H:Basically, I think of human existence. I can’t help wondering why we exist. Human beings make up a society. Within that society, we decide and live by various rules. We help each other, and then are spiteful and mean to each other. There is war, discrimination, all different things…for me, that is really interesting. I read the newspaper and think about these things, and wonder why they happen, and then various ideas come to mind.

B: For example,  where do you get the idea forHalf Body, Half Spirit?

H: I wrote a fantasy comic called Mosaic Lassen. There was a king who forced a pair of twin brothers to use magic. There was an older brother

and a younger brother who was very handsome but not very clever. The older brother loved the younger one and although he didn’t want to he obeyed the king. After drawing the scene of them in a cell, and observing it, they looked so close together, as they were connected.  When I was in elementary school, I read about some Siamese twins who underwent an operation to separate them. At that time, I wondered at that…I don’t know how but I got a hold of this book about deformed people, freaks, and I saw a picture…there were different types of twins…When I was drawing the picture, I suddenly remembered that book, and I thought. “Let’s make them Siamese twins.  While I was looking at Mosaic Lassen, and creating these characters, I thought I’d like to draw one more comic about Siamese twins.

B: have you ever been subject to the kanzume process?

: Yes, well, putting a writer in a hotel, this is called kanzume.  It’s been done for a long time by publishers. If you have to make a deadline, they put you in a room, bring you food, call a maid to help, you can’t watch TV, you can read the newspaper, anyway you can’t  move until you complete the manuscript, there isn’t any time. The longest for me has been three days but my friends have been in hotels for a week, two weeks. In the past, Tadatsu Yoko, and Miuchi Suzue were in the same hotel as me doingkanzume. When I visited Yoko in her room, she said it was the first week. She said she was only sleeping an hour a day.(laughter) The rest of the time she was writing. She wrote an 80-100 page work. I said, “That’s hard isn’t it?” She replied, “It will take many days to complete.” I asked, “How do you know how long it will take to finish?” and she said, “It takes about two hours a page, and so I can write many pages in one day. And I sleep for an hour and then write again. This is the same pace and so I can figure out the needed for time for completion.” When I  heard this I was very surprised. (laughter)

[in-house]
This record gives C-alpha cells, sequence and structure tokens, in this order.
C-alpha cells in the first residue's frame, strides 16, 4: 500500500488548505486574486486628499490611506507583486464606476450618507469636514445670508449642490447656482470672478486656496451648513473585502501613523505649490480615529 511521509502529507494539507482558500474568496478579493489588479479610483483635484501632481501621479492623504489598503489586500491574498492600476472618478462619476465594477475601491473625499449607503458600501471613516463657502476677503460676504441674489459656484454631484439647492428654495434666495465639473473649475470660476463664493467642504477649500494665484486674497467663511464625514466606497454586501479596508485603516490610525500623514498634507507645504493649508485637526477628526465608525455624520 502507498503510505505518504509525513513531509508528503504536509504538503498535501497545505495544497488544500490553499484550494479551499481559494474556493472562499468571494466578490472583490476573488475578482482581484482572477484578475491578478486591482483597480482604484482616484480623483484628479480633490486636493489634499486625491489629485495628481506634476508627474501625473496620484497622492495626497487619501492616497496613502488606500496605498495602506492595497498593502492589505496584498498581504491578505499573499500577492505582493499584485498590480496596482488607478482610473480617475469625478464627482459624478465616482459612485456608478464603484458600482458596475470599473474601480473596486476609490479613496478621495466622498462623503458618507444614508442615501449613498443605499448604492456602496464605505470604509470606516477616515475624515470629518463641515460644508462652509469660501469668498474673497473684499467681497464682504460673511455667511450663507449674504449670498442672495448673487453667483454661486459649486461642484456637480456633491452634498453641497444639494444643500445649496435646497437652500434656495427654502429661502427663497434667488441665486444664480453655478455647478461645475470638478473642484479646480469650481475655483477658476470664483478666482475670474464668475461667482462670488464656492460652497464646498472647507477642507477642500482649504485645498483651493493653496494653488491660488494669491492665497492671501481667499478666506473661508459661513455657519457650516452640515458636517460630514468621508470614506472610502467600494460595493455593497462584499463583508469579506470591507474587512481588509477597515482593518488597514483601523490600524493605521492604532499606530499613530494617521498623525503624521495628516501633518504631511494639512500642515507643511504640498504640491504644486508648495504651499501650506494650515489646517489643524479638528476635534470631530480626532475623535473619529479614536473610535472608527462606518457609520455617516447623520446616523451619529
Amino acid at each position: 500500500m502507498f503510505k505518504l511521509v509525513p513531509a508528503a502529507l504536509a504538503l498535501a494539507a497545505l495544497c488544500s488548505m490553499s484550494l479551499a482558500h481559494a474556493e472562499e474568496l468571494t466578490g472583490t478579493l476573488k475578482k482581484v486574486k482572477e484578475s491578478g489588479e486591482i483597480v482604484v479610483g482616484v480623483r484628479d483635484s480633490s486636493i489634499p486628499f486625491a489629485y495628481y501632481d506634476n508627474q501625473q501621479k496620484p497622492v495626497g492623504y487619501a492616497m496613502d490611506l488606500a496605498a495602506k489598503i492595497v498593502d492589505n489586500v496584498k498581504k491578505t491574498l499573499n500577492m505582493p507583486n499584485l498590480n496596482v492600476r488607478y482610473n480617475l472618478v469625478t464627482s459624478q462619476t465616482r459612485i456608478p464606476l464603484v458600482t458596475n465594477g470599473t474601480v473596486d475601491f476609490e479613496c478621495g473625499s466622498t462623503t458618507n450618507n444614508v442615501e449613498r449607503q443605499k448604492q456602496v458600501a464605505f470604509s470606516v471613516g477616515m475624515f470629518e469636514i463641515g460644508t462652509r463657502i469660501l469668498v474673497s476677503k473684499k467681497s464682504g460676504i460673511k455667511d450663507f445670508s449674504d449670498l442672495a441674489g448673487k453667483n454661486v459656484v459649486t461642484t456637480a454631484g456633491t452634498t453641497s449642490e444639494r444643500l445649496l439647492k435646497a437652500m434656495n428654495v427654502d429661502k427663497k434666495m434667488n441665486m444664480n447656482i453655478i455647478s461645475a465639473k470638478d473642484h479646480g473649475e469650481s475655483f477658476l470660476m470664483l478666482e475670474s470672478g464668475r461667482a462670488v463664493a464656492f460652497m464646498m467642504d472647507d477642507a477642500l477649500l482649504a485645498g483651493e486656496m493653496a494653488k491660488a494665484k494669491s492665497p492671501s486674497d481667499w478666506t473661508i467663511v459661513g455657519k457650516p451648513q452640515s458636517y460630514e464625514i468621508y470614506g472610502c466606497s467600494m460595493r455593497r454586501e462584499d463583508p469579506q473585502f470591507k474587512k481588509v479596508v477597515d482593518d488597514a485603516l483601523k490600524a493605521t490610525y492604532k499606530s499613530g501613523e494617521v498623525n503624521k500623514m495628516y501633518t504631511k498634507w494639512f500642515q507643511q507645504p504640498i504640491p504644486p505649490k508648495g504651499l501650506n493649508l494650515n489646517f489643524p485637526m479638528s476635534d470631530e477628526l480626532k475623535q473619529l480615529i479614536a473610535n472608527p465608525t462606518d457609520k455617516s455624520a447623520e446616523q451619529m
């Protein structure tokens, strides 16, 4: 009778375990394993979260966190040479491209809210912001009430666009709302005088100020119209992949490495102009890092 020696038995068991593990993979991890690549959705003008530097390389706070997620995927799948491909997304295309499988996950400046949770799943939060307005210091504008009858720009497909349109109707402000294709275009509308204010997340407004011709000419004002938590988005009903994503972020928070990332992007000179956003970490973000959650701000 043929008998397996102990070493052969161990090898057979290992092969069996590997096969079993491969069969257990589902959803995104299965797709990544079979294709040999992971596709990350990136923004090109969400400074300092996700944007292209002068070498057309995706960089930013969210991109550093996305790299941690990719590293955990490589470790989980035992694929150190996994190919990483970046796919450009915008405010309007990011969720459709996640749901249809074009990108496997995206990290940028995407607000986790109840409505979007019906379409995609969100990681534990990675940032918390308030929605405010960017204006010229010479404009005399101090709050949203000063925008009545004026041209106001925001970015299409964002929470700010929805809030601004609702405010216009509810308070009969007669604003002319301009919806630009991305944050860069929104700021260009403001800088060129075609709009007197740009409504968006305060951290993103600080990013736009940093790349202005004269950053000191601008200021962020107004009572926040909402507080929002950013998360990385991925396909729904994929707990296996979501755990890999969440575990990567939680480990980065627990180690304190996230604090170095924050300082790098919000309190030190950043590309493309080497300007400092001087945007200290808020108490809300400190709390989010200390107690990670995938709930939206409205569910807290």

B:Working as a comic book artist  must be very stressful. How do you cope with the pressure?

H: Well, I watch movies, sing karoke, read books, pet my cat. I get some inflammation of my tendon sheath…stiff shoulder, stiff neck…

B: How many pages a day do you write?

H:These days, I only write about five pages a day. If I write more than five pages, my neck starts to hurt, and my head starts to hurt. I make a rough sketch and then start to write.

About how long does it take from the conception of an idea to the birth of a comic?

H: I think about the idea for a long time. there have been several ideas that I’ve thought about for a long time. From the conception of an idea until the time of publishing takes about two months. Independent volumes are separate though.  There is a request to write something. Next comes the deadline. For example, the other day, I completed 9 pages. I was

requested to do that by the end of April. I completed it in the beginning of June. It will be published at the beginning of next month.

B: And so you write about 150 pages a month?

H: No, every day I write about 5 pages, After about ten days my arm starts to hurt. Therefore, I write about 60 pages at one time. That takes about 12 to 15 days…and then I usually take a rest. In takes about 2 weeks to write 60 pages. Before that I usually spend a while thinking about the story. It takes about 10 days for to get the idea in shape.

B: Do you get any ideas from movies and travel?

H: I am really entranced with Al Pacino and have seen all of his movies. Dog Day Afternoon is my favorite. He always plays characters that are a

bother to people, always asserting himself. That kind of character I’d like to create, and have done so in the past.

B: Do you know how many comics you have sold until now?

H:I think my editor would know that.  Maybe about 5 million, with The Poe Clan selling the most. 

B: Do you think Seiki  Tsuchida’s  Henshu-O is an accurate portrayal of the relationships between editors and comic artists?

H: Well, this is written by a comic book writer, so I think it’s a writer’s experience…There are many people with different experiences…I don’t  think ALL of it is true, or accurate.  I think the editor wanted to make it more dramatic, to arouse the public and so he put in a lot of unhappy people.

B:What are your three favorite movies?